Posted by NM Zitani, 6 April 2011; updated 22 September 2011
Getting started is easy, and you can use supplies you have at home.
The only supplies you will need are some used plastic food containers from home. Raid the recycling blue box, wash and rinse thoroughly (very important as soap can harm animals) and you're ready -- don't forget the essential lid to keep critters contained. During winter I begin collecting supplies for the upcoming season. Find an old box and put it in a closet or some out-of-the-way place. When a suitable food container becomes empty, I clean and dry it, then put it in the box in the closet. Before long I have plenty of supplies, for both children, for the upcoming season. Make sure you collect a variety of plastic containers. Clear peanut butter jars are especially nice since curious eyes can peek inside, but nearly any food container with a lid will work well. Do not use containers that had been used for something other than food! Save large ice cream pails, and small vitamin bottles. There's nothing like a small tool for small hands. Give a child an empty jar and chances are she'll fill it
with something. Tell your child to put a bug in it and he may just take you up on the idea.
If you want to get fancy (and spend some money), you can purchase containers at pet and dollar stores. Also available at many toy and dollar stores are plastic hand lenses and insect nets. Insect nets are a great tool for an older child. Catching a fast-flying insect can be a challenge and may lead to frustration for a younger child. However, some younger children may enjoy simply holding a net as they go for a walk, and sometimes offering a net to hold may lure an unwilling child outside.
Catch and Release
This is your bread-and-butter activity that you can engage in any time, anywhere. Gather some supplies and head outside. Give your child a container, and suggest that he/she put a bug into it. If you can, do it yourself and your child may follow your lead. Many children will do it on their own, if they are allowed to. For beginners, good places to find animals are under objects such as rocks and logs, and in leaf litter. If you turn over a rock or other object, make sure to put it back the way you found it, once you are finished looking under it. Make sure to release your critters back into a suitable habitat (if not the habitat where you found it, a similar one) before you end your activity.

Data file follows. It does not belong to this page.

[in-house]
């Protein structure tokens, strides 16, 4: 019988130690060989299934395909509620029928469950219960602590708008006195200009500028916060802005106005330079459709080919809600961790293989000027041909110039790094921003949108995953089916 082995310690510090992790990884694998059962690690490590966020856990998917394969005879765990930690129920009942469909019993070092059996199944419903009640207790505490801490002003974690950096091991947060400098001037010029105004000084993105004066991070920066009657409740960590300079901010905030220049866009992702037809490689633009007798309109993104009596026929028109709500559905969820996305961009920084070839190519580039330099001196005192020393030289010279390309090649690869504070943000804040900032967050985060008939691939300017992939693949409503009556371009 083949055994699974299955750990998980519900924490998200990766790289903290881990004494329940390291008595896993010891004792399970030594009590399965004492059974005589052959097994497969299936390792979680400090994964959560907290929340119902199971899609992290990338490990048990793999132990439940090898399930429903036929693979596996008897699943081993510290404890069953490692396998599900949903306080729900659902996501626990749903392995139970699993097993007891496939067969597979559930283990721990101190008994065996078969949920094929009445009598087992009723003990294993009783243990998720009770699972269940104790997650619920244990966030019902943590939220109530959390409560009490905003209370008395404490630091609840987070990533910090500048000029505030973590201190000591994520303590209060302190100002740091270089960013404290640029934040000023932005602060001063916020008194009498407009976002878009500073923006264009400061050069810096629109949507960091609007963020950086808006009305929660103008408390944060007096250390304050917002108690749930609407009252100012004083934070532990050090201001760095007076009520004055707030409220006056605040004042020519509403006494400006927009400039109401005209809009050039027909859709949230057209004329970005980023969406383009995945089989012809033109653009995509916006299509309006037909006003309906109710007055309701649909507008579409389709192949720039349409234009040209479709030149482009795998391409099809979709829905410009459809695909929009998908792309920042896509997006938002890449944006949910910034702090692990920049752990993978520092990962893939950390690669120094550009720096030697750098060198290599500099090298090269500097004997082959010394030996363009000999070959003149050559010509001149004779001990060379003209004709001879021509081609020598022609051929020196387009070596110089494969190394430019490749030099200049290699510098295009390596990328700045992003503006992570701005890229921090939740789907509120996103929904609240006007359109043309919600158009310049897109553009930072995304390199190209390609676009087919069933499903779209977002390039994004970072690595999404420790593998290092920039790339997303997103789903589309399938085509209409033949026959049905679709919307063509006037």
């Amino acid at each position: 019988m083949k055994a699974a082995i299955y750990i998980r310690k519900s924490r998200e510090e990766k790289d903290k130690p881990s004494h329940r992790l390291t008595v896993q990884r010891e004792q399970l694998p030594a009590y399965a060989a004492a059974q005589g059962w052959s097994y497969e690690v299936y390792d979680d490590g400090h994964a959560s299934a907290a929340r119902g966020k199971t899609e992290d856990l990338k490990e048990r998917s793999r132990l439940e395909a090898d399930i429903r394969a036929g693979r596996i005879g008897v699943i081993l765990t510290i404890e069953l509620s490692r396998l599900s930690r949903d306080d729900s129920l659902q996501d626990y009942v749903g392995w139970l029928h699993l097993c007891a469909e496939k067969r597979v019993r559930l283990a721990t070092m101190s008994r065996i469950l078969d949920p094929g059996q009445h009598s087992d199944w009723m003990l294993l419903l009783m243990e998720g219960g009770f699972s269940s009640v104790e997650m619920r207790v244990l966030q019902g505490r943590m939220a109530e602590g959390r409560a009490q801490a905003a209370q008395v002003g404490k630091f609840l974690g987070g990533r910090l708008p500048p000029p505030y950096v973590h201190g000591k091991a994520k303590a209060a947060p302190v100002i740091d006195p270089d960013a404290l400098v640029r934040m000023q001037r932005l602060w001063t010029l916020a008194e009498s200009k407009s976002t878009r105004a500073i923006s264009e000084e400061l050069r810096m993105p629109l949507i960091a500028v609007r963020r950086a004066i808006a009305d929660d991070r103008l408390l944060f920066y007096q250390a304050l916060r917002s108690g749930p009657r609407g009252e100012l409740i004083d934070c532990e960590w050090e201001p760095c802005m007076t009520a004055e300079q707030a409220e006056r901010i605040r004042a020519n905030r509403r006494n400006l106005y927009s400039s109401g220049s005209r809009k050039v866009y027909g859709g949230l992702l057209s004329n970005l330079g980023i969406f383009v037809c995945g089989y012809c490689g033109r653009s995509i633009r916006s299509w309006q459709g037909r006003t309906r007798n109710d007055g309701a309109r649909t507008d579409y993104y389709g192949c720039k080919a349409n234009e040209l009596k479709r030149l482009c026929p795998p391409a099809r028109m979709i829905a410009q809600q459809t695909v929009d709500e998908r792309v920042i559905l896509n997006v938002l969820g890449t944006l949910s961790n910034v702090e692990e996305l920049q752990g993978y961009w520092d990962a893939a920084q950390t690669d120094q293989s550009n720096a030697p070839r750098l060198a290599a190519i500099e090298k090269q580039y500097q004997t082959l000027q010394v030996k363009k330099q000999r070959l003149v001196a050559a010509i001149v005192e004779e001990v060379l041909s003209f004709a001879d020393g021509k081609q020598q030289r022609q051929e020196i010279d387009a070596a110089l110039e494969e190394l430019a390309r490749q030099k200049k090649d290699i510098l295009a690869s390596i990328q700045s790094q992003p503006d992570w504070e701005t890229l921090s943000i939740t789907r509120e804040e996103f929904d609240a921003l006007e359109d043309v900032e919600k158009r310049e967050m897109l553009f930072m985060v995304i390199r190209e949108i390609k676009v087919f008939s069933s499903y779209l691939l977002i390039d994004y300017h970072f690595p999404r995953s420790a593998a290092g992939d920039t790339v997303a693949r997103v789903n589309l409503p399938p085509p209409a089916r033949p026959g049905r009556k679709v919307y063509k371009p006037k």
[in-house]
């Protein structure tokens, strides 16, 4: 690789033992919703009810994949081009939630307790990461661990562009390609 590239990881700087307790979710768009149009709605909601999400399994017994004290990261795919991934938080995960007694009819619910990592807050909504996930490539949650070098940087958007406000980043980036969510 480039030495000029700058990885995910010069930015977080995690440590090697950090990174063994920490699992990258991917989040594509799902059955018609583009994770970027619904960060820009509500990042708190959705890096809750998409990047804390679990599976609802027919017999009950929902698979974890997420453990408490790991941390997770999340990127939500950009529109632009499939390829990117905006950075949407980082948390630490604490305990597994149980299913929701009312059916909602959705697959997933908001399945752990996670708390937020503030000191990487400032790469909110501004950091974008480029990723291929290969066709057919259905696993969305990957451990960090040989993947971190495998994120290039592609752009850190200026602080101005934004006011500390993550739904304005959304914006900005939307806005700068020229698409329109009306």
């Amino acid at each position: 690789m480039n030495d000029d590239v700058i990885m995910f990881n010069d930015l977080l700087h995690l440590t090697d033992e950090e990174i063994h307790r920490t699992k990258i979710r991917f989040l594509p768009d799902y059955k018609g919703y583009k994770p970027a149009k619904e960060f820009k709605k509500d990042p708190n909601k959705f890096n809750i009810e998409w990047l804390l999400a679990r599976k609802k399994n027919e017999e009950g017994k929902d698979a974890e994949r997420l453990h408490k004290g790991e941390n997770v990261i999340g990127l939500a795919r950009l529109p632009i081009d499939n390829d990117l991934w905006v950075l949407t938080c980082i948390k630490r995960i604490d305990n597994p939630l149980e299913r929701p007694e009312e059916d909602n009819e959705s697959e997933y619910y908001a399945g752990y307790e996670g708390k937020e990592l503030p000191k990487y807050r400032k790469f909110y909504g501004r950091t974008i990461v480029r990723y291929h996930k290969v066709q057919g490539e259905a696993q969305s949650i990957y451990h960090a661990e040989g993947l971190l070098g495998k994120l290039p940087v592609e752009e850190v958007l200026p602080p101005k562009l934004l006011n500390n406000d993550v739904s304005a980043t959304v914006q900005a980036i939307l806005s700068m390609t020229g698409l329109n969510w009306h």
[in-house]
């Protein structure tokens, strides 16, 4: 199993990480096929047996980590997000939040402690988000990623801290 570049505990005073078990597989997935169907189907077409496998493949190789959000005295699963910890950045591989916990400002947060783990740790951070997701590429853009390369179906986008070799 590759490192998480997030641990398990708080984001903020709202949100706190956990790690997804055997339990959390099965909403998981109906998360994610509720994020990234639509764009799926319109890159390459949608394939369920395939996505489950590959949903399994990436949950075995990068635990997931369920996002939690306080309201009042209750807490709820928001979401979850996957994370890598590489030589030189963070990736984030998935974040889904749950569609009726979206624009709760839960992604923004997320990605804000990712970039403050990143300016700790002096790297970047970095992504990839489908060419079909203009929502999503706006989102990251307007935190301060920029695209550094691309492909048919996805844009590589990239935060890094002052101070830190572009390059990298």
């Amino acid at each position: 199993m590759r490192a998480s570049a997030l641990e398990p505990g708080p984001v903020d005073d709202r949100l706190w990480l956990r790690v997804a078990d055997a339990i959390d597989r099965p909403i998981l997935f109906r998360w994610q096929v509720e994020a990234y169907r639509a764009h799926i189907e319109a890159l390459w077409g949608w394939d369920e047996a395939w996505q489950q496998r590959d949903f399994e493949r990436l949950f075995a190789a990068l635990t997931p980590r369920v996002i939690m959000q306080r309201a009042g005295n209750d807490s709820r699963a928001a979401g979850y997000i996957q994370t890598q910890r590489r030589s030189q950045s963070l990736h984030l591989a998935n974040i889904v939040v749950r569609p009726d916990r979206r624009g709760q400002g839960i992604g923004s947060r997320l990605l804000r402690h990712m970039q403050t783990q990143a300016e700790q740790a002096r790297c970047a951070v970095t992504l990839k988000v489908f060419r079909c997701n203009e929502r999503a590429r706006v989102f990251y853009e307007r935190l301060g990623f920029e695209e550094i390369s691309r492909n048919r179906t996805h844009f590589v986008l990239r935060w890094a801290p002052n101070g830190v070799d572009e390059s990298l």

If you have a yard...
If you have your own yard, no matter how small, you can easily and quickly create habitat for many different kinds of bugs that may fascinate your child. Gather a few large stones and pieces of wood and put them in an out-of-the-way corner of your yard. You will have lots of insects and other tiny animals living under them in no time. A small pile of leaves, sticks, twigs, and any other yard "waste" will also create a haven for insects of all sorts.
If you don't have a yard...
Even if you don't have your own backyard, you can find insects in city parks and natural areas. That's one of the great things about bugs -- they're everywhere!
In my next post I'll discuss some of the common creatures you are likely to find when you go looking...See you then!